The superintendent of the Uvalde, Texas, school district now says that the embattled chief of his police department should be fired, almost two months after one of the worst school shootings in the nation’s history happened on his watch.
The only question now is why it took so long?
In the weeks since 19 children and two adults were killed by a gunman inside Uvalde’s Robb Elementary School, a combination of news reports, a state investigation and surveillance and body camera video have documented numerous failures by law enforcement officers who responded to the scene on May 24. Those failures, which range from waiting more than an hour before entering an unlocked classroom and killing the shooter to blocking and even handcuffing desperate parents who wanted to rescue their children, extend far beyond the Uvalde school police, led by Chief Pete Arredondo.
But Arredondo and his department have been blamed for some of the most egregious conduct. It was his officers that initially entered the school and had the first opportunity to encounter and possibly take a shot at the killer, but declined to do so. Some of his officers were also among those seen standing in a hallway inside the school with weapons and tactical gear who waited for more than 70 minutes to enter.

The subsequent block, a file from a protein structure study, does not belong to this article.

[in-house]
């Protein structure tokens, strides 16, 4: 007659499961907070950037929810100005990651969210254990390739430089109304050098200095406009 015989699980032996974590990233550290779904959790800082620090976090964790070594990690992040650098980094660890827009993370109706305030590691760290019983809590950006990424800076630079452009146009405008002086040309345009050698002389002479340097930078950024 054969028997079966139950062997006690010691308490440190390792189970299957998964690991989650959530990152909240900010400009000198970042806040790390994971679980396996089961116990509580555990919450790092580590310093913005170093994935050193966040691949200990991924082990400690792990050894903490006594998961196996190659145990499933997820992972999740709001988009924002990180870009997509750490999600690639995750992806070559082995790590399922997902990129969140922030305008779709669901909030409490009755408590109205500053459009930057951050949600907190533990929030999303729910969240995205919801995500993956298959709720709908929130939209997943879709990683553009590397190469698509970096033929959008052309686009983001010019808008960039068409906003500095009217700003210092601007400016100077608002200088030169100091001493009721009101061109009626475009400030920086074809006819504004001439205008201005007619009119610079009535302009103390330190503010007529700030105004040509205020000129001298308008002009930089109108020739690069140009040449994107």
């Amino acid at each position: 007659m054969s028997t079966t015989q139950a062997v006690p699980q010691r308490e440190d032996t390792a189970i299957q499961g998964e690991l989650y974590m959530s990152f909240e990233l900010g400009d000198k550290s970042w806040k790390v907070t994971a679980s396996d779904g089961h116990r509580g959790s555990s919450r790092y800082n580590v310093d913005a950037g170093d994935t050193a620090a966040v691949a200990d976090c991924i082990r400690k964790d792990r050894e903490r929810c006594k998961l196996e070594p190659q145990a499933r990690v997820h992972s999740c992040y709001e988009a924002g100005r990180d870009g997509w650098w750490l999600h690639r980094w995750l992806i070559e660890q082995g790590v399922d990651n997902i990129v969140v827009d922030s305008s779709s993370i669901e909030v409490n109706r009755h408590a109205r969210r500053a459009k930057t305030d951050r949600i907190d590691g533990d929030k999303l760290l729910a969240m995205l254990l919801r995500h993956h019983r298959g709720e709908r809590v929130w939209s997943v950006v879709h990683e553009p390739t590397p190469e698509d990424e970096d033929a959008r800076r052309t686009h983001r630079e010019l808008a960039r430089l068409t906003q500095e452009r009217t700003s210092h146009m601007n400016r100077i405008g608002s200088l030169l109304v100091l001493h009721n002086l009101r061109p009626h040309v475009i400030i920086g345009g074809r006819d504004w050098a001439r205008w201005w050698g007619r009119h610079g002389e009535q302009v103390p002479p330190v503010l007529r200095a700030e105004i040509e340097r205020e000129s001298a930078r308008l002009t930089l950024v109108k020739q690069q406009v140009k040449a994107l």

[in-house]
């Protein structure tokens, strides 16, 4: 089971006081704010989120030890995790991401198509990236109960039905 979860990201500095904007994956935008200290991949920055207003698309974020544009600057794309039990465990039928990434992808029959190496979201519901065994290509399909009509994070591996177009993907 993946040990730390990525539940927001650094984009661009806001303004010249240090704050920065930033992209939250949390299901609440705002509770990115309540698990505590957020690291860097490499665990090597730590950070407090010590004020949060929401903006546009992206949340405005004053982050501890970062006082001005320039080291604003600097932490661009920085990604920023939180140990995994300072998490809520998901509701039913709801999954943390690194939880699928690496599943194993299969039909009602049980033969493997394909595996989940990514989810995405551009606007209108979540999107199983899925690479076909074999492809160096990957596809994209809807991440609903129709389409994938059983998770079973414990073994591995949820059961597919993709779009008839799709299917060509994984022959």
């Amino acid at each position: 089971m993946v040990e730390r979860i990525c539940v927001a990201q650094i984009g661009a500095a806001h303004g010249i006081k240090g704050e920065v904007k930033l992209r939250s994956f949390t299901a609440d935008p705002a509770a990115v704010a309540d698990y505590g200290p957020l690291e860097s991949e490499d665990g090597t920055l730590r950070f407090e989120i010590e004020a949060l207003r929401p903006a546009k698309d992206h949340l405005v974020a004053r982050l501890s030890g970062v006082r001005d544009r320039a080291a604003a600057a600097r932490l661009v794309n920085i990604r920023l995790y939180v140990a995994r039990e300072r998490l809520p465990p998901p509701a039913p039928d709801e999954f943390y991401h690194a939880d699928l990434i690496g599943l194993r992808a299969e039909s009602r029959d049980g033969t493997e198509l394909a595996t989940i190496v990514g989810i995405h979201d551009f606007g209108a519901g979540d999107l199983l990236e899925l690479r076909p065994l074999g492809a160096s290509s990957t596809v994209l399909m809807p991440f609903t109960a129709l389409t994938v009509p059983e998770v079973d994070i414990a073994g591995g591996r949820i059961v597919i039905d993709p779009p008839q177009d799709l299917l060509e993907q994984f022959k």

Arredondo still denies that he was the commanding officer on the scene, despite the fact that he was the first officer of any rank to arrive and the fact that as the chief of the school district’s police force, Robb Elementary was squarely within his department’s jurisdiction.
After weeks without any action besides placing Arredondo on administrative leave, the Uvalde school board will finally take up whether to act on the superintendent’s recommendation later this week, reports the New York Times.
A school board meeting set for Saturday will include a closed session with the district’s lawyer to discuss “possible action regarding termination for good cause” of Chief Arredondo based on a recommendation from the superintendent, Hal Harrell, according to a board agenda made public on Monday.
In the weeks since the May 24 shooting, many Uvalde residents have been calling for the termination of Chief Arredondo, who under the district’s mass shooting response plan was supposed to lead the response but failed to order any officers into the besieged classrooms as he searched for backups, shields and keys.
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Arredondo has already resigned a Uvalde City Council seat he won earlier this year.